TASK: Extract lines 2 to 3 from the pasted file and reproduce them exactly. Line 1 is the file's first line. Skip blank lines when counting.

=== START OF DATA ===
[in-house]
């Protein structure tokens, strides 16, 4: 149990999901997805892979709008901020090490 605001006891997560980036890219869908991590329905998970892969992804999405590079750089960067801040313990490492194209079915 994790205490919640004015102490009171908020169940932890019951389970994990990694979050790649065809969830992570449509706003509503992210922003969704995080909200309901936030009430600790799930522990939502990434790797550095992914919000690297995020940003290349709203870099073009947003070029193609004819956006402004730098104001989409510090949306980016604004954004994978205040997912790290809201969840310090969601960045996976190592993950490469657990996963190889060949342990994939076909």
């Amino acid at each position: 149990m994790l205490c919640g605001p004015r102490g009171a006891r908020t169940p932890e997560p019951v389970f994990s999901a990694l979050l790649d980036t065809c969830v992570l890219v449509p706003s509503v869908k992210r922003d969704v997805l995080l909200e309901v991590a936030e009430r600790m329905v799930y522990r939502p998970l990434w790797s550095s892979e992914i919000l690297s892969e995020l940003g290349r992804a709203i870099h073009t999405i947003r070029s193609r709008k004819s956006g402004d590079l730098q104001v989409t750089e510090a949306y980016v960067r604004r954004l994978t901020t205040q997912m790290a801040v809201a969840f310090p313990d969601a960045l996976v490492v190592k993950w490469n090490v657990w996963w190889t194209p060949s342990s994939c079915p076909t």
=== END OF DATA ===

């Protein structure tokens, strides 16, 4: 149990999901997805892979709008901020090490 605001006891997560980036890219869908991590329905998970892969992804999405590079750089960067801040313990490492194209079915 994790205490919640004015102490009171908020169940932890019951389970994990990694979050790649065809969830992570449509706003509503992210922003969704995080909200309901936030009430600790799930522990939502990434790797550095992914919000690297995020940003290349709203870099073009947003070029193609004819956006402004730098104001989409510090949306980016604004954004994978205040997912790290809201969840310090969601960045996976190592993950490469657990996963190889060949342990994939076909």
């Amino acid at each position: 149990m994790l205490c919640g605001p004015r102490g009171a006891r908020t169940p932890e997560p019951v389970f994990s999901a990694l979050l790649d980036t065809c969830v992570l890219v449509p706003s509503v869908k992210r922003d969704v997805l995080l909200e309901v991590a936030e009430r600790m329905v799930y522990r939502p998970l990434w790797s550095s892979e992914i919000l690297s892969e995020l940003g290349r992804a709203i870099h073009t999405i947003r070029s193609r709008k004819s956006g402004d590079l730098q104001v989409t750089e510090a949306y980016v960067r604004r954004l994978t901020t205040q997912m790290a801040v809201a969840f310090p313990d969601a960045l996976v490492v190592k993950w490469n090490v657990w996963w190889t194209p060949s342990s994939c079915p076909t």